• (b) Examples of appropriate administrative, technical, and physical safeguards include those described in guidance from the Federal Trade Commission, the National Institute of Standards and Technology Cybersecurity Framework, and the International Organization for Standardization’s 27001 standard for information security management.
  • (c) For example, drone operators engaging in commercial activity should consider taking the following actions to secure covered data:
    • Having a written security policy with respect to the collection, use, storage, and dissemination of covered data appropriate to the size and complexity of the operator and the sensitivity of the data collected and retained.
    • Making a reasonable effort to regularly monitor systems for breach and data security risks.
    • Making a reasonable effort to provide security training to employees with access to covered data.
    • Making a reasonable effort to permit only authorized individuals to access covered data.
  1. Monitor and Comply with Evolving Federal, State, and Local Drone Laws
  • Drone operators should ensure compliance with evolving applicable laws and regulations and drone operators’ own privacy and security policies through appropriate internal processes.

These Best Practices are at present voluntary, however, they may end up as rules that commercial and non-commercial drone operators will have to follow in the future. Indeed, the U.S. Senate has asked the NTIA for a set of privacy guidelines that could serve as the basis for further federal legislation. See FAA Reauthorization Act of 2016, Sec. 2101. With all the news stories about irresponsible individuals using drones for illegal activities or violating people’s privacy, the existence of these Best Practices could be legal fodder for anyone who wants to prosecute you or your company for drone activities. Do yourself or your company a favor, take the initiative and start applying these guidelines today.


[1] The stakeholders that support this Best Practices document include: Amazon, AUVSI, Center for Democracy and Technology, Consumer Technology Association, CTIA, Future of Privacy Forum, New America’s Open Technology Institute, PrecisionHawk, X (Formerly Google [x]), Small UAV Coalition, Online Trust Association, News Media Coalition, Newspaper Association of America, National Association of Broadcasters, Radio Television Digital News Association, Digital Content Next, Software & Information Industry Association, NetChoice.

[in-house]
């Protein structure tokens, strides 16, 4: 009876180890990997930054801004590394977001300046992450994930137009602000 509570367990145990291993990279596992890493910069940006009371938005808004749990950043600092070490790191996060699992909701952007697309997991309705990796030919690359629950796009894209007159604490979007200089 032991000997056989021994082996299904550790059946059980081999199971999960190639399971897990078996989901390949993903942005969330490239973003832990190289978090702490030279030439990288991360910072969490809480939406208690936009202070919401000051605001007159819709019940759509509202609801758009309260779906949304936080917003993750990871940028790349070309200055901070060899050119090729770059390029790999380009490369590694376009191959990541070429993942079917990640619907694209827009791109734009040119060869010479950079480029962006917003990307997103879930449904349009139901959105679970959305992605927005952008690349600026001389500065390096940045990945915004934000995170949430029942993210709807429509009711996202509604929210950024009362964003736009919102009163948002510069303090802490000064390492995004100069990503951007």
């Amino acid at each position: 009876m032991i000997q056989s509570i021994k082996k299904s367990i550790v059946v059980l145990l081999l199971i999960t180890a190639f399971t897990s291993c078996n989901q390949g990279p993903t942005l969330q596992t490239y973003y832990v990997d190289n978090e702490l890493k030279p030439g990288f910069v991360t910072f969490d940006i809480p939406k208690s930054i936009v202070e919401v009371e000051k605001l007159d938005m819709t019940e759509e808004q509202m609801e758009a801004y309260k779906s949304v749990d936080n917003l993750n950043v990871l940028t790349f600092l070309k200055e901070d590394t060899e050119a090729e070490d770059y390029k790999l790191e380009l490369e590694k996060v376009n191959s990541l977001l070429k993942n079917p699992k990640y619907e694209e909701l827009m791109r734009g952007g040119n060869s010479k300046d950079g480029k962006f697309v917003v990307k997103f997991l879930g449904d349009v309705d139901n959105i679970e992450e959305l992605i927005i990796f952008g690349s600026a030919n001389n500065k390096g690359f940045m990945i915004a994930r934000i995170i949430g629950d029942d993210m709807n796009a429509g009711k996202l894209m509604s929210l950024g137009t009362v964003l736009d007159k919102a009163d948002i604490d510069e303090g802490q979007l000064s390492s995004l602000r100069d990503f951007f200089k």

[2] “Covered data” means information collected by a drone that identifies a particular person. If data collected by a drone likely will not be linked to an individual’s name or other personally identifiable information, or if the data is altered so that a specific person is not recognizable, it is not covered data.

[3] The term “data subjects” refers to the individuals about whom covered data is collected.

Today, FAA Administrator Michael Huerta (“Huerta”) announced plans to make it easier for students to fly drones as part of their coursework. Huerta first recognized the uncertainty surrounding when a drone is a model aircraft operated for “hobby or recreation.” That uncertainty, Huerta noted, left a number of questions on the use of model aircraft by students and faculty in connection with participation in coursework at educational institutions.

As part of Huerta’s announcement, the FAA released an Interpretation Memorandum (“Memo”) that specifically addressed two key issues: (1) the use of drones for “hobby or recreational purposes” at educational institutions and community-sponsored events (e.g., demonstrations at schools, boy or girl scout meetings, science clubs, etc.) and (2) student and faculty use of drones in furtherance of receiving and providing instruction at educational institutions. Essentially, the FAA sought to clarify the applicability of Section 336 of the FAA Modernization and Reform Act of 2012 (“FMRA”) in the educational context.

Drone teacher

Hobbyist Use of Drones to Conduct Demonstrations

As a matter of background, Section 336(a) of the FMRA provides special rules for model aircraft. Those rules require, among other things, that the aircraft be: (1) flown strictly for hobby or recreational use; (2) limited to not more than 55 pounds and; (3) operated in accordance with a community-based standards of safety guidelines and within the programming of a nationwide community-based organization. Importantly, for an operation to qualify as a “model aircraft” operation and be subject to Section 336 above, depends on whether the drone operation is for “hobby or recreational” purposes.